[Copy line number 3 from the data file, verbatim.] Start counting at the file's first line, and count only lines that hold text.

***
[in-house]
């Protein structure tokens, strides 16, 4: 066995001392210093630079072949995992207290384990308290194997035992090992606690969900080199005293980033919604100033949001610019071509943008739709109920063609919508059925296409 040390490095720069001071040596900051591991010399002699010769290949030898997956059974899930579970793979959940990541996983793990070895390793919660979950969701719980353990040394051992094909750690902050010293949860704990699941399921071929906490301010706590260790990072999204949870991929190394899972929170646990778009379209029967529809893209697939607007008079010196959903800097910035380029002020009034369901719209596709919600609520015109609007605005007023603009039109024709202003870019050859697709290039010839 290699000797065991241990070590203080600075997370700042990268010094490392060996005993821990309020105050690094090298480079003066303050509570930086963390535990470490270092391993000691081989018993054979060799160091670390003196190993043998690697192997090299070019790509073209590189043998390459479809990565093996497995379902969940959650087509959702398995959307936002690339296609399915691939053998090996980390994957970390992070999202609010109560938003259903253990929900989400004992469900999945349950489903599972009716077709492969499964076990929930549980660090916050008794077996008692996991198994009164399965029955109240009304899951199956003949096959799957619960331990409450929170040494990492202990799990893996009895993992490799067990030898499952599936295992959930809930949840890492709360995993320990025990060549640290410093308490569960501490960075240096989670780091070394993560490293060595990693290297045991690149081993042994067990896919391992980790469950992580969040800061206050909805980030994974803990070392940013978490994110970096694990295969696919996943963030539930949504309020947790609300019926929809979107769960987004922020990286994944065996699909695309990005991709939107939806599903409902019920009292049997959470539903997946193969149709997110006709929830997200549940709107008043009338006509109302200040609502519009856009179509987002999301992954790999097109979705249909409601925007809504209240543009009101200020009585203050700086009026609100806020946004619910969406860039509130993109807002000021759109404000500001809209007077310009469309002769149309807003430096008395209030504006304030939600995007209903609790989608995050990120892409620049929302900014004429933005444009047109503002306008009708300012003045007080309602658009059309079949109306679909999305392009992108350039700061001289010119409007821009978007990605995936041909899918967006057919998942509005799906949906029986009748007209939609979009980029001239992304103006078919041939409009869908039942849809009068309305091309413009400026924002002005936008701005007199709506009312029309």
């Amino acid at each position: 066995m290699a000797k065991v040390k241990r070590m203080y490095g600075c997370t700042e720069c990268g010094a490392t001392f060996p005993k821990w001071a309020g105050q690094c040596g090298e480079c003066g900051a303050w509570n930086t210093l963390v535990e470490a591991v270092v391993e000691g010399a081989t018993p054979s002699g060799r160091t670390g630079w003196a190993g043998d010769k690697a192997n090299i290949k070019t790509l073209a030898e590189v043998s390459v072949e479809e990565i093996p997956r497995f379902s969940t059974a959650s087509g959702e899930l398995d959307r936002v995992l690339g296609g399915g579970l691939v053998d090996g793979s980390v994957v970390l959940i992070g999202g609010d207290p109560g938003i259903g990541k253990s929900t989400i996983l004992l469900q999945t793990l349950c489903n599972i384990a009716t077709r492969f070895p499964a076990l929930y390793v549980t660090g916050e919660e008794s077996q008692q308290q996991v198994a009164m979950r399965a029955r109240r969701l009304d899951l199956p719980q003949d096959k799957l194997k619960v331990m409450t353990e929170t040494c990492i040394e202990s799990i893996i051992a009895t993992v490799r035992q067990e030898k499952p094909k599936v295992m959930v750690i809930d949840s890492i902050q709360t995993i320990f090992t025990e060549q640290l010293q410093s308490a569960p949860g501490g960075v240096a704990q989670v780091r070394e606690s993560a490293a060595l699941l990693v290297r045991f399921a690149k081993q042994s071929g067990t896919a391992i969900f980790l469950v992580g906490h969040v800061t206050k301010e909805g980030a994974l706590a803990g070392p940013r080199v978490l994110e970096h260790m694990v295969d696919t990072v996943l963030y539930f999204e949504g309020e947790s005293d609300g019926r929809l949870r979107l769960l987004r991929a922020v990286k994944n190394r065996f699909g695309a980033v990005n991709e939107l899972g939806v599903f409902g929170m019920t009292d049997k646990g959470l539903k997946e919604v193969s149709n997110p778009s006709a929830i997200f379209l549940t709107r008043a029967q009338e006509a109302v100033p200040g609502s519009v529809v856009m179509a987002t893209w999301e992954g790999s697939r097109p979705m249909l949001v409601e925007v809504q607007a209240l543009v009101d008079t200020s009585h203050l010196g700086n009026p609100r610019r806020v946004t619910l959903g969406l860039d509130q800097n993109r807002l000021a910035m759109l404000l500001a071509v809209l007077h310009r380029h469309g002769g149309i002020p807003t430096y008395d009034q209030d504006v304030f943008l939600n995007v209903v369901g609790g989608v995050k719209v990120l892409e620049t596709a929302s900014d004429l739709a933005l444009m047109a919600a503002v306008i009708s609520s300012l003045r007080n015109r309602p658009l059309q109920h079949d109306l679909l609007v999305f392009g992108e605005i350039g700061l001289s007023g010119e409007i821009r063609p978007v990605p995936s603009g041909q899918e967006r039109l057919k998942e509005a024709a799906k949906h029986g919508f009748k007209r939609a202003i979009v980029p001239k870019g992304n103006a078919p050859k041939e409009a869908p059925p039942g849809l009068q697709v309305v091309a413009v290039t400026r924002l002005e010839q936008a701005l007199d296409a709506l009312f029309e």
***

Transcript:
């Amino acid at each position: 066995m290699a000797k065991v040390k241990r070590m203080y490095g600075c997370t700042e720069c990268g010094a490392t001392f060996p005993k821990w001071a309020g105050q690094c040596g090298e480079c003066g900051a303050w509570n930086t210093l963390v535990e470490a591991v270092v391993e000691g010399a081989t018993p054979s002699g060799r160091t670390g630079w003196a190993g043998d010769k690697a192997n090299i290949k070019t790509l073209a030898e590189v043998s390459v072949e479809e990565i093996p997956r497995f379902s969940t059974a959650s087509g959702e899930l398995d959307r936002v995992l690339g296609g399915g579970l691939v053998d090996g793979s980390v994957v970390l959940i992070g999202g609010d207290p109560g938003i259903g990541k253990s929900t989400i996983l004992l469900q999945t793990l349950c489903n599972i384990a009716t077709r492969f070895p499964a076990l929930y390793v549980t660090g916050e919660e008794s077996q008692q308290q996991v198994a009164m979950r399965a029955r109240r969701l009304d899951l199956p719980q003949d096959k799957l194997k619960v331990m409450t353990e929170t040494c990492i040394e202990s799990i893996i051992a009895t993992v490799r035992q067990e030898k499952p094909k599936v295992m959930v750690i809930d949840s890492i902050q709360t995993i320990f090992t025990e060549q640290l010293q410093s308490a569960p949860g501490g960075v240096a704990q989670v780091r070394e606690s993560a490293a060595l699941l990693v290297r045991f399921a690149k081993q042994s071929g067990t896919a391992i969900f980790l469950v992580g906490h969040v800061t206050k301010e909805g980030a994974l706590a803990g070392p940013r080199v978490l994110e970096h260790m694990v295969d696919t990072v996943l963030y539930f999204e949504g309020e947790s005293d609300g019926r929809l949870r979107l769960l987004r991929a922020v990286k994944n190394r065996f699909g695309a980033v990005n991709e939107l899972g939806v599903f409902g929170m019920t009292d049997k646990g959470l539903k997946e919604v193969s149709n997110p778009s006709a929830i997200f379209l549940t709107r008043a029967q009338e006509a109302v100033p200040g609502s519009v529809v856009m179509a987002t893209w999301e992954g790999s697939r097109p979705m249909l949001v409601e925007v809504q607007a209240l543009v009101d008079t200020s009585h203050l010196g700086n009026p609100r610019r806020v946004t619910l959903g969406l860039d509130q800097n993109r807002l000021a910035m759109l404000l500001a071509v809209l007077h310009r380029h469309g002769g149309i002020p807003t430096y008395d009034q209030d504006v304030f943008l939600n995007v209903v369901g609790g989608v995050k719209v990120l892409e620049t596709a929302s900014d004429l739709a933005l444009m047109a919600a503002v306008i009708s609520s300012l003045r007080n015109r309602p658009l059309q109920h079949d109306l679909l609007v999305f392009g992108e605005i350039g700061l001289s007023g010119e409007i821009r063609p978007v990605p995936s603009g041909q899918e967006r039109l057919k998942e509005a024709a799906k949906h029986g919508f009748k007209r939609a202003i979009v980029p001239k870019g992304n103006a078919p050859k041939e409009a869908p059925p039942g849809l009068q697709v309305v091309a413009v290039t400026r924002l002005e010839q936008a701005l007199d296409a709506l009312f029309e």